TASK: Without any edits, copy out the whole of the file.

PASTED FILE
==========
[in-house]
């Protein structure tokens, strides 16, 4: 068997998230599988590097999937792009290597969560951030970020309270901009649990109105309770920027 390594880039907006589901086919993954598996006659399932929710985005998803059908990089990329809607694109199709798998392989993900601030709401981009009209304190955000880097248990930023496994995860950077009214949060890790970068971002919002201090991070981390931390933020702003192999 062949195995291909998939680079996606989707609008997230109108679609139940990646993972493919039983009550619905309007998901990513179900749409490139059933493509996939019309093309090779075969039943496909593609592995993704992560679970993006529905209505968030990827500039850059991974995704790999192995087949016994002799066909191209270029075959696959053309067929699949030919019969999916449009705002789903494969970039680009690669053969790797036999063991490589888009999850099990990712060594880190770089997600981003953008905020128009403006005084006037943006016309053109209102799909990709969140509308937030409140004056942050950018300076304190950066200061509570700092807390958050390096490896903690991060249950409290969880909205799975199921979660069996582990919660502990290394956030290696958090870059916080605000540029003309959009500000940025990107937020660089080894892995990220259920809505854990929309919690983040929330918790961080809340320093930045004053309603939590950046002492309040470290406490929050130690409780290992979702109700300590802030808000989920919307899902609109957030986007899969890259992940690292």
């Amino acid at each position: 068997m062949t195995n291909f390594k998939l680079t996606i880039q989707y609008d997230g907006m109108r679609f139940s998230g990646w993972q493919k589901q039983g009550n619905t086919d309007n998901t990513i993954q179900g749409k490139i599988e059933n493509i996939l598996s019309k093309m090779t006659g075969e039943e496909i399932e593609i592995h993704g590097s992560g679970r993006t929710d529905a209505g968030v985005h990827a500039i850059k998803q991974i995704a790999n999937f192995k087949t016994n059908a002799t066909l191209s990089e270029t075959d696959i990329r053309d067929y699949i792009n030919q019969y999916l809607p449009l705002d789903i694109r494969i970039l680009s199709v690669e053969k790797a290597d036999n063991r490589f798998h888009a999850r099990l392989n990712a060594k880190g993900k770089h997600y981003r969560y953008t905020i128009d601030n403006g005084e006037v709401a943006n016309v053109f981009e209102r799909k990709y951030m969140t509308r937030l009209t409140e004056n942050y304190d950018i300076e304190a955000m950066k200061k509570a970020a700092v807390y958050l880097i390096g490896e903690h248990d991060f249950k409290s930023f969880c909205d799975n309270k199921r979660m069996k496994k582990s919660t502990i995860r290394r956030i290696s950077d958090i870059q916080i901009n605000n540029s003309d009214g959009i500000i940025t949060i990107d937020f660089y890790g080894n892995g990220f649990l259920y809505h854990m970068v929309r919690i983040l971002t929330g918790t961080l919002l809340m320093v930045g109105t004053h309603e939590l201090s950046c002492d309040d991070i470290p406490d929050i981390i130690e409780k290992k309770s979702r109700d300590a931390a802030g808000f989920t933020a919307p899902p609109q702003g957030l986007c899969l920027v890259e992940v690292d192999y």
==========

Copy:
[in-house]
């Protein structure tokens, strides 16, 4: 068997998230599988590097999937792009290597969560951030970020309270901009649990109105309770920027 390594880039907006589901086919993954598996006659399932929710985005998803059908990089990329809607694109199709798998392989993900601030709401981009009209304190955000880097248990930023496994995860950077009214949060890790970068971002919002201090991070981390931390933020702003192999 062949195995291909998939680079996606989707609008997230109108679609139940990646993972493919039983009550619905309007998901990513179900749409490139059933493509996939019309093309090779075969039943496909593609592995993704992560679970993006529905209505968030990827500039850059991974995704790999192995087949016994002799066909191209270029075959696959053309067929699949030919019969999916449009705002789903494969970039680009690669053969790797036999063991490589888009999850099990990712060594880190770089997600981003953008905020128009403006005084006037943006016309053109209102799909990709969140509308937030409140004056942050950018300076304190950066200061509570700092807390958050390096490896903690991060249950409290969880909205799975199921979660069996582990919660502990290394956030290696958090870059916080605000540029003309959009500000940025990107937020660089080894892995990220259920809505854990929309919690983040929330918790961080809340320093930045004053309603939590950046002492309040470290406490929050130690409780290992979702109700300590802030808000989920919307899902609109957030986007899969890259992940690292």
């Amino acid at each position: 068997m062949t195995n291909f390594k998939l680079t996606i880039q989707y609008d997230g907006m109108r679609f139940s998230g990646w993972q493919k589901q039983g009550n619905t086919d309007n998901t990513i993954q179900g749409k490139i599988e059933n493509i996939l598996s019309k093309m090779t006659g075969e039943e496909i399932e593609i592995h993704g590097s992560g679970r993006t929710d529905a209505g968030v985005h990827a500039i850059k998803q991974i995704a790999n999937f192995k087949t016994n059908a002799t066909l191209s990089e270029t075959d696959i990329r053309d067929y699949i792009n030919q019969y999916l809607p449009l705002d789903i694109r494969i970039l680009s199709v690669e053969k790797a290597d036999n063991r490589f798998h888009a999850r099990l392989n990712a060594k880190g993900k770089h997600y981003r969560y953008t905020i128009d601030n403006g005084e006037v709401a943006n016309v053109f981009e209102r799909k990709y951030m969140t509308r937030l009209t409140e004056n942050y304190d950018i300076e304190a955000m950066k200061k509570a970020a700092v807390y958050l880097i390096g490896e903690h248990d991060f249950k409290s930023f969880c909205d799975n309270k199921r979660m069996k496994k582990s919660t502990i995860r290394r956030i290696s950077d958090i870059q916080i901009n605000n540029s003309d009214g959009i500000i940025t949060i990107d937020f660089y890790g080894n892995g990220f649990l259920y809505h854990m970068v929309r919690i983040l971002t929330g918790t961080l919002l809340m320093v930045g109105t004053h309603e939590l201090s950046c002492d309040d991070i470290p406490d929050i981390i130690e409780k290992k309770s979702r109700d300590a931390a802030g808000f989920t933020a919307p899902p609109q702003g957030l986007c899969l920027v890259e992940v690292d192999y």